NASHVILLE, Tenn. — He wasn’t really sure why, but when Nebraska senior WR Alonzo Moore saw Tommy Armstrong’s helmet in the locker room at Vanderbilt on Monday afternoon, he decided he needed to put it on.
And Armstrong’s shoes, too, even though they were two sizes too small.
“I got around OK in them (in practice),” Moore told Land of 10 on Monday. “They took a while to get used to, but I got it.”
Armstrong, Nebraska’s senior quarterback, didn’t practice Monday because of a lingering hamstring injury, and likely won’t play in the final game of his career Friday in the Music City Bowl against Tennessee. That’s mostly why Moore put on Armstrong’s gear for practice, as a sign of respect.
In his first practice during his final week of preparation, Moore jammed the size-12 shoes into the turf to get a better grip. After practice, he talked about the grip he’s starting to lose on being a Husker.
After five years in a Nebraska uniform, Moore’s career will come to an end on Friday after the Music City Bowl against Tennessee. It’s just now starting to hit him.
“My body is just getting old,” Moore said. “And I feel old.”
After redshirting in 2012, he caught just six balls in 2013. Moore made 10 catches in 2014 and then 24 last year, but as a senior, he became one of Armstrong’s top targets in 2016. He led Nebraska in receiving the first four games with 12 catches for 320 yards — he had three catches in all four games — but a shoulder injury sidelined him first and a leg injury kept him limited after that.
In Nebraska’s next five games, he had just one catch. And the momentum of Moore’s best season slowly wore him down.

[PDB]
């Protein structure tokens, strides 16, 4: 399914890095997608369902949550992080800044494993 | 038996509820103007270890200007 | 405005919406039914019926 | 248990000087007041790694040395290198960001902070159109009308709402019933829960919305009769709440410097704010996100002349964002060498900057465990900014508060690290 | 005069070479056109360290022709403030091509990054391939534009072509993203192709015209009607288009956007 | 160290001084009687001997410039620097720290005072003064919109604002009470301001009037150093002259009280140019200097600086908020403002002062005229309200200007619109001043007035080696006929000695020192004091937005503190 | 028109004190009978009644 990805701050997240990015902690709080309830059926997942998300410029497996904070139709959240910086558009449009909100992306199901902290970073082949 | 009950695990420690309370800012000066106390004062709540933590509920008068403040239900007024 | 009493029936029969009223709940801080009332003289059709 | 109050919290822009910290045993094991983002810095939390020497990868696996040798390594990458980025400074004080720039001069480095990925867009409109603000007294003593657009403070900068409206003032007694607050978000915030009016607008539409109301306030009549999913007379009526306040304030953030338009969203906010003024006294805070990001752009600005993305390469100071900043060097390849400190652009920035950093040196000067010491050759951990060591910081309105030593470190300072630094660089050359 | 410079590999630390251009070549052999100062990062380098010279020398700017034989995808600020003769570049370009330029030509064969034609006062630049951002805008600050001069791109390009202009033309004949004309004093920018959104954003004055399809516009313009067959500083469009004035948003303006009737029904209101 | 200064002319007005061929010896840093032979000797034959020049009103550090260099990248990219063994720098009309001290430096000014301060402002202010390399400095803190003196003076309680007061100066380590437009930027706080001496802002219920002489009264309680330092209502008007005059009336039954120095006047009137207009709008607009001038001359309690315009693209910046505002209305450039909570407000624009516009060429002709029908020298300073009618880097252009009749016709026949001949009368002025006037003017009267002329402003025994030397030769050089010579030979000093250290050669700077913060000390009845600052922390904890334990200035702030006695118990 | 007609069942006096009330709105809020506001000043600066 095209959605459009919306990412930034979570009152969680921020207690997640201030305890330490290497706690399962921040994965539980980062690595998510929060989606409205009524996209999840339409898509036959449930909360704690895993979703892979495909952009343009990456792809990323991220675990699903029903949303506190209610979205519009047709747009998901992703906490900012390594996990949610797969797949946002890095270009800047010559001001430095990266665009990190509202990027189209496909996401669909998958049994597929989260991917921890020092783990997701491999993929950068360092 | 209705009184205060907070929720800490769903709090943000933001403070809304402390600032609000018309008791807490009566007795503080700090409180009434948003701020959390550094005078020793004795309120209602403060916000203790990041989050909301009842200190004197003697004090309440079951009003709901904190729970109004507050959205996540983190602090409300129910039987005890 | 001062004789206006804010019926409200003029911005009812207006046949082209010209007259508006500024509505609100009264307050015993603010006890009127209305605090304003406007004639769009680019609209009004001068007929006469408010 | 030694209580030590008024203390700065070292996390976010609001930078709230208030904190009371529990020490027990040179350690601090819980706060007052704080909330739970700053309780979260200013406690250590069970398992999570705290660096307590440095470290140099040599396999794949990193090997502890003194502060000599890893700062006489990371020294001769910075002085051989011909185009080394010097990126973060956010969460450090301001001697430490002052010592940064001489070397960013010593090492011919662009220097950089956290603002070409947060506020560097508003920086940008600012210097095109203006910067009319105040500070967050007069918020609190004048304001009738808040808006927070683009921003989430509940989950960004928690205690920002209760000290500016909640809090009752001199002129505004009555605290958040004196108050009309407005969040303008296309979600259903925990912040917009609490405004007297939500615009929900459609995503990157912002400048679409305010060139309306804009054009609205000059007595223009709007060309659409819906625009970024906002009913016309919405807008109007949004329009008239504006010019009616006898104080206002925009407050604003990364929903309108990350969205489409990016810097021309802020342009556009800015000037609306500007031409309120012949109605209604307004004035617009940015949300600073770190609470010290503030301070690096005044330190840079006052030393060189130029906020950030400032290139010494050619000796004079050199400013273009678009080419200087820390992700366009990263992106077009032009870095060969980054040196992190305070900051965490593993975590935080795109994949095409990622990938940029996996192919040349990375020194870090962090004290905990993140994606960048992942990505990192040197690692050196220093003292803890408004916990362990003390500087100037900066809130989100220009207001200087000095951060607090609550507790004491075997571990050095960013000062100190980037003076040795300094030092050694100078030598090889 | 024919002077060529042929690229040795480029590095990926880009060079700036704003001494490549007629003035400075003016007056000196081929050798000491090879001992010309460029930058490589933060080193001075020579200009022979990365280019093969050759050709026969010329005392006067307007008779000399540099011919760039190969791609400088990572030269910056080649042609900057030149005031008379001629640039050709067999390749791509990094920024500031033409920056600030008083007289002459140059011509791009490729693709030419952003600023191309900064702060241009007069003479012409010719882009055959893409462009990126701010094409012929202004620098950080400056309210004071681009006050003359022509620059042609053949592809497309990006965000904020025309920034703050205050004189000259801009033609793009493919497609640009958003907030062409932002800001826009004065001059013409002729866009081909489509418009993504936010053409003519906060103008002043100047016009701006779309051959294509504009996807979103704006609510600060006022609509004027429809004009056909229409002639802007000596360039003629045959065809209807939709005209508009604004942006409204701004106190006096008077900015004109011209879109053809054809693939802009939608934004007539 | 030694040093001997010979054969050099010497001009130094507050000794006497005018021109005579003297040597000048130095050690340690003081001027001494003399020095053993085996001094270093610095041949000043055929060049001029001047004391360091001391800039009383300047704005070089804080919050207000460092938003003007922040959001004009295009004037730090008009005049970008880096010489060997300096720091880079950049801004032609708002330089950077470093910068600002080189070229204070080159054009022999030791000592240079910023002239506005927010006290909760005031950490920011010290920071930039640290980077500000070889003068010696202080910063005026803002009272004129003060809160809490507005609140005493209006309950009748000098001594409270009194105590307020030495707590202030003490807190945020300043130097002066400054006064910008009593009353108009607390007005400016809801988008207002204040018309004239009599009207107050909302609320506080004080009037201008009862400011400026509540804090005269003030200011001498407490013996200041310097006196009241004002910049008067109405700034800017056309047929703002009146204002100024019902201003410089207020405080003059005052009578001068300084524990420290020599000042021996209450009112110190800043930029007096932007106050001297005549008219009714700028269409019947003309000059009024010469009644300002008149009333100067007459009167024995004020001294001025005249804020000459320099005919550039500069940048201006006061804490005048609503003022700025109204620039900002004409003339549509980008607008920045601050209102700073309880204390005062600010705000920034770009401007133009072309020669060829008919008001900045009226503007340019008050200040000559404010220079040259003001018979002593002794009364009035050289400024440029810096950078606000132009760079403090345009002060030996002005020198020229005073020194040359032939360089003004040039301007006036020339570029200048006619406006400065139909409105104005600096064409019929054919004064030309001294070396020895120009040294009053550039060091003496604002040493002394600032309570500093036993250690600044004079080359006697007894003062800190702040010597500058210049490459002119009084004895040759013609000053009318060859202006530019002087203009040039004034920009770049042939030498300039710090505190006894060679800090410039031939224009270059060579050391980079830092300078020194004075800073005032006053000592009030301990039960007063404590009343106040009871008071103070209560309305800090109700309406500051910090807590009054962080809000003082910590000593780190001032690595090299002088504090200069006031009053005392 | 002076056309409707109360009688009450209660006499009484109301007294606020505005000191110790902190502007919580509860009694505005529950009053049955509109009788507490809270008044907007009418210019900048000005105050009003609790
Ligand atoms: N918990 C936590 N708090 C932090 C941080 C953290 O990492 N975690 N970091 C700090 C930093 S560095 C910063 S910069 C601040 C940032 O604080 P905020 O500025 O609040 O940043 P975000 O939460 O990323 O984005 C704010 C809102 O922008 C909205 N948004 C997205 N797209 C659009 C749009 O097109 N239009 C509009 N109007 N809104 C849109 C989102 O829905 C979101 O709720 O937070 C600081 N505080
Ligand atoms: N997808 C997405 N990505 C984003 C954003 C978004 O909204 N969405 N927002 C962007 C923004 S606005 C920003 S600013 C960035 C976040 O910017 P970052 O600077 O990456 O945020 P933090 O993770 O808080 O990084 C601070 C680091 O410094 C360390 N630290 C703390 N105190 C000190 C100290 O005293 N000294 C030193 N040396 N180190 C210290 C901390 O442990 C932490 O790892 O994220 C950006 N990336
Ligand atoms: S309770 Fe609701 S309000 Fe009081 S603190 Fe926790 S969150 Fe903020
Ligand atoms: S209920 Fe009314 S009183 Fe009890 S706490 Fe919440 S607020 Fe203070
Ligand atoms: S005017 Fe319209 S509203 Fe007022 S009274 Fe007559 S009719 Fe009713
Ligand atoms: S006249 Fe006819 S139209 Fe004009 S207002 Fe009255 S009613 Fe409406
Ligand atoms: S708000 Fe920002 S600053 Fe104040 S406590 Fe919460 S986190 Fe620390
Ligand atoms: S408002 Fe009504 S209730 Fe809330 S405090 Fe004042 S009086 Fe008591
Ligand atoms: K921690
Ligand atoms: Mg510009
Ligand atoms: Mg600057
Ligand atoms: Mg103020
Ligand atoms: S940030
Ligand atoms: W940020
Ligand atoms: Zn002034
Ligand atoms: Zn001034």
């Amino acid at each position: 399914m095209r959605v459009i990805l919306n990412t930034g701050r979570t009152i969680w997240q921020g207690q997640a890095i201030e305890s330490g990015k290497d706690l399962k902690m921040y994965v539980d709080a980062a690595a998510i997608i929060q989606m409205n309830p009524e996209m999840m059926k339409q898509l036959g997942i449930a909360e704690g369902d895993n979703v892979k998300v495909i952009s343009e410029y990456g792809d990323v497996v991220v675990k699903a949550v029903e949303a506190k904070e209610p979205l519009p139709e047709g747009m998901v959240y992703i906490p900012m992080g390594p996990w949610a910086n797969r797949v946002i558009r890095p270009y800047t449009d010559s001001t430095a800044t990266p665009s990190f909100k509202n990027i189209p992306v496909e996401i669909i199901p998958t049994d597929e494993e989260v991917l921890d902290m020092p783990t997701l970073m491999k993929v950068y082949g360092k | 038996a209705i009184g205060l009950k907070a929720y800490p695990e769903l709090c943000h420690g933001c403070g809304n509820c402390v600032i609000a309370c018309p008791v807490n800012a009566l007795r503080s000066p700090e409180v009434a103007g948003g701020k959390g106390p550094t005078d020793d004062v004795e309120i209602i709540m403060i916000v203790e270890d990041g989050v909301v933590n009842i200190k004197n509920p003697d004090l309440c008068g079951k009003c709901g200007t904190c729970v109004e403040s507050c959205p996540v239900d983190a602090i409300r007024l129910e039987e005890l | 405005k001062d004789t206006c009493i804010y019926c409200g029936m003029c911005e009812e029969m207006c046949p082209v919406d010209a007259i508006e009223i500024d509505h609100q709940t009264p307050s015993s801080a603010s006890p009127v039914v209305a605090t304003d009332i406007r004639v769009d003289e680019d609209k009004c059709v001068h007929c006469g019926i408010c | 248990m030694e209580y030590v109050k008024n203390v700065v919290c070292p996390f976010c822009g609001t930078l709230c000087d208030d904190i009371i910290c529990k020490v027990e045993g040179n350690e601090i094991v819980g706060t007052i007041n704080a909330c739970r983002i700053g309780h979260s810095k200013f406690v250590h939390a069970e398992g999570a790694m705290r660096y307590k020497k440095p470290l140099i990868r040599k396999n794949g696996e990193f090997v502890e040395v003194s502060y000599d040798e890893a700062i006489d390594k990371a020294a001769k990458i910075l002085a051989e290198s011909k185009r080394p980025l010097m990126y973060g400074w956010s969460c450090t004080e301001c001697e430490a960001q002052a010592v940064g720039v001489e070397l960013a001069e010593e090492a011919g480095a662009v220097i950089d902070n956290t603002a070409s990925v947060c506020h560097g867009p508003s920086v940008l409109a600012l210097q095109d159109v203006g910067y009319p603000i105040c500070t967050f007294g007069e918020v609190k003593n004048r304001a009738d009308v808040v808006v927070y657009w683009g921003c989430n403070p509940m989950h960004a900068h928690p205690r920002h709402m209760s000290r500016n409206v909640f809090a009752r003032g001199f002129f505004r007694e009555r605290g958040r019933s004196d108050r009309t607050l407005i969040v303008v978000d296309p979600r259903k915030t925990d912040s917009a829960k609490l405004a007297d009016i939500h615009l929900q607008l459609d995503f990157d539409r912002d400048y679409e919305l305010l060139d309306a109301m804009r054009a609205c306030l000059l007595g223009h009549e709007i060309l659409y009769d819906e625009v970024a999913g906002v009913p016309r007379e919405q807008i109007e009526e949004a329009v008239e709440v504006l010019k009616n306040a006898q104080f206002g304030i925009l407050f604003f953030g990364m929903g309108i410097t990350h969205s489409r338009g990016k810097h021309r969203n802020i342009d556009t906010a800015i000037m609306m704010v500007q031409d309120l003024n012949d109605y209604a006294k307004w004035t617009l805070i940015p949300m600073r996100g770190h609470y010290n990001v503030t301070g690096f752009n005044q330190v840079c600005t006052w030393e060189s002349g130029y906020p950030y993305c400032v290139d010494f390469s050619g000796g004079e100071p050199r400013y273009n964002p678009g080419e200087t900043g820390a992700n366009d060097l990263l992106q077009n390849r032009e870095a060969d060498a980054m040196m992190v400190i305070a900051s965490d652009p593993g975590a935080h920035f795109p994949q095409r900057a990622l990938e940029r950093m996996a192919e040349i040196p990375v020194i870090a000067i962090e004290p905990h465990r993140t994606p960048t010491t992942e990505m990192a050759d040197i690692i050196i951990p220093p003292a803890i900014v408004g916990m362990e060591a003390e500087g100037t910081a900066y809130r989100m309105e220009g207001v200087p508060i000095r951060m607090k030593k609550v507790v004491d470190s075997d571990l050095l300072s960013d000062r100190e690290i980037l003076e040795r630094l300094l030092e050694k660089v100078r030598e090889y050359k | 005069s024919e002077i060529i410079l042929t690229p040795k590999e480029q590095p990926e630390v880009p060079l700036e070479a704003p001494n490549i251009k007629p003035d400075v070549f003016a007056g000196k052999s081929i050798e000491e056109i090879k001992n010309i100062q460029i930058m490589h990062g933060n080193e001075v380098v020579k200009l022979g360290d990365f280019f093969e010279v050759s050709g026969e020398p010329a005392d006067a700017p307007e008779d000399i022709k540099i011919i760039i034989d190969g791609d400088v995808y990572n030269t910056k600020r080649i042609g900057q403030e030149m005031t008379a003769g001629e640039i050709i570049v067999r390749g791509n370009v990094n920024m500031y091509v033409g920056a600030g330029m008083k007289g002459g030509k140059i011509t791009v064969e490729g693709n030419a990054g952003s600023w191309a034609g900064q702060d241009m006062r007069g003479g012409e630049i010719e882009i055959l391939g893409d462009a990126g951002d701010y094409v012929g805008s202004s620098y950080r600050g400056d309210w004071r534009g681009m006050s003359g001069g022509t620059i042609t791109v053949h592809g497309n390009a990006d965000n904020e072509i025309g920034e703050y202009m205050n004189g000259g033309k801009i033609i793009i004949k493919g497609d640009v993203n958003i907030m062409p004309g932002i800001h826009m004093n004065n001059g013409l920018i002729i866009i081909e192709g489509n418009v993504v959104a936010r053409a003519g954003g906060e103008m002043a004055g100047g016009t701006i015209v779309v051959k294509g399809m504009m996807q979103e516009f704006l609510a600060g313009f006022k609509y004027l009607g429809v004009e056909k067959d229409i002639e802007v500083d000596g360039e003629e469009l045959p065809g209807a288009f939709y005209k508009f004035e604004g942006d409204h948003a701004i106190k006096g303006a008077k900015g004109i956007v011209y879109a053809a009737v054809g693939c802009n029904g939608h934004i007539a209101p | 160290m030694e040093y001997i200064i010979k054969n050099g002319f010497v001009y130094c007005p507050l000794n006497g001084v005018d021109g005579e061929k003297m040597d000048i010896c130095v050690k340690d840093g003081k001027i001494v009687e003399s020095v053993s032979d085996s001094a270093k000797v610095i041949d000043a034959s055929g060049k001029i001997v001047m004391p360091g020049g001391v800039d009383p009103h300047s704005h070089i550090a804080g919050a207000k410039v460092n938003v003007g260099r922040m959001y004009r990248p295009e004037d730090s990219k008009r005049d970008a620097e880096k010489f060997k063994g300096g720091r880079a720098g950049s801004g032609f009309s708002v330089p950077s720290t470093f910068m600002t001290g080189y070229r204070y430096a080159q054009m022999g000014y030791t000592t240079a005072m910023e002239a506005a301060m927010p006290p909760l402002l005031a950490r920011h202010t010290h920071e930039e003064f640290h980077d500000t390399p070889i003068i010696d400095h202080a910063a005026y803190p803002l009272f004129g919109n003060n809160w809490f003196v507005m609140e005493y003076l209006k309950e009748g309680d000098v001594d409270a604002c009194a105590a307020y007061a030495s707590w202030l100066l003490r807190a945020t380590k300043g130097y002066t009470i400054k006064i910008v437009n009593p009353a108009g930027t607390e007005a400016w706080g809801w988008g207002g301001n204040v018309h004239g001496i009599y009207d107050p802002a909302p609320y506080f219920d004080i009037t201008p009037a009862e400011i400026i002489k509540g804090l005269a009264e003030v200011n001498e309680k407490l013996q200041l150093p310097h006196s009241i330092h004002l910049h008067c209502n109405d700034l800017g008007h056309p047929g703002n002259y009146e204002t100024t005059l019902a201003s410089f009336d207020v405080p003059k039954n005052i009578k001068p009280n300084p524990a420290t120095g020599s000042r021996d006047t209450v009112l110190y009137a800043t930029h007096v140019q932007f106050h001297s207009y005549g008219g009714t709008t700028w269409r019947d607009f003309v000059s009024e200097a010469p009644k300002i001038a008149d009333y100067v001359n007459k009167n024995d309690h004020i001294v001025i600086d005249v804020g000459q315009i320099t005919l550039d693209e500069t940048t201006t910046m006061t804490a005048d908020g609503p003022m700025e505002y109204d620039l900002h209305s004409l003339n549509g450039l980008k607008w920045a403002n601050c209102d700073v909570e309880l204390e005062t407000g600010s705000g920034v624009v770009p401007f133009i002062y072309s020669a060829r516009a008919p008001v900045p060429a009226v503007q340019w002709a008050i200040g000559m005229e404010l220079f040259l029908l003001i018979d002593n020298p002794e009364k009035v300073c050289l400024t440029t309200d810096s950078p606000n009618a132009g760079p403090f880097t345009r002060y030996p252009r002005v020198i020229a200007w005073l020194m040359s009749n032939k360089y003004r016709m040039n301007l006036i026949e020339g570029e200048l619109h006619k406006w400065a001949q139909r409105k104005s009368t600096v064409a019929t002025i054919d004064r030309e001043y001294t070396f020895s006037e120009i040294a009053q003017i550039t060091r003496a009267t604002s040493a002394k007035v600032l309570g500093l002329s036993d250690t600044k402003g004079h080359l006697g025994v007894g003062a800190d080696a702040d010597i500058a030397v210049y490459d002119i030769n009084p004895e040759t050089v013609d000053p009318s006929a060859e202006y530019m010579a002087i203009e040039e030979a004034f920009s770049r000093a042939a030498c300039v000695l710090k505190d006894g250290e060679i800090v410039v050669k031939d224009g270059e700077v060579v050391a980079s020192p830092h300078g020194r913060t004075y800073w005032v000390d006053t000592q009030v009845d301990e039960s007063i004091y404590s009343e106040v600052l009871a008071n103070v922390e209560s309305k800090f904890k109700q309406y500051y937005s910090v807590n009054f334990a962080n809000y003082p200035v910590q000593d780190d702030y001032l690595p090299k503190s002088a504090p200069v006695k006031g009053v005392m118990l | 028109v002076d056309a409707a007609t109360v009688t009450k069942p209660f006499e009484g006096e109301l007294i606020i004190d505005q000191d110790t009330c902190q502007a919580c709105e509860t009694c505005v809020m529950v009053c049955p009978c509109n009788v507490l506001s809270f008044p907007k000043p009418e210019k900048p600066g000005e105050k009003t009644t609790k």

“It was a roller coaster, but I enjoyed the ride,” Moore said of his senior year. “I knew playing this game comes with injuries. It doesn’t surprise me.”
But the injury’s forced Moore to start to appreciate his team more, which now, in Nashville just days before his final game, is making him nostalgic.
He’ll miss his offensive coordinator, Danny Langsdorf. He’s the funniest guy on the team, Moore insists.
And he’ll miss wide receivers coach Keith Williams, for all his on- and off-the-field advice. Since meeting ‘Coach Dub,’ Moore is now considering getting into coaching after he’s done playing.
“I really asked Coach Dub the other day a serious question, I said, ‘If I’m a coach, are you going to hire me?’ ” Moore said. “And he looked at me and looked away and looked at me and I was like, ‘if you’re not going to hire me, then alrigh,t that’s fine.’ It’s something I want to do.”
He’ll miss Armstrong, the guy he said taught him how to be tough. They met on their recruiting trip to Nebraska and have been close ever since. And he’ll miss senior WR Jordan Westerkamp, a guy he looks up to. Moore said he hopes his son is like Westerkamp one day.
He’ll miss junior De’Mornay Pierson-El and sophomore Stanley Morgan Jr. and the freshman he wishes he got to know better. He’ll talk to Pierson-El and Morgan every day, Moore said. And hopefully more, too, because these past five years have been more than football.
Which is maybe why he wore Armstrong’s helmet and jersey Monday, and why he’ll continue to do so until he takes his No. 82 jersey and his teammates’ cleats off for the final time on Friday.
He wants to carry as much of the team with him while he still can.
Even if the shoes don’t quite fit.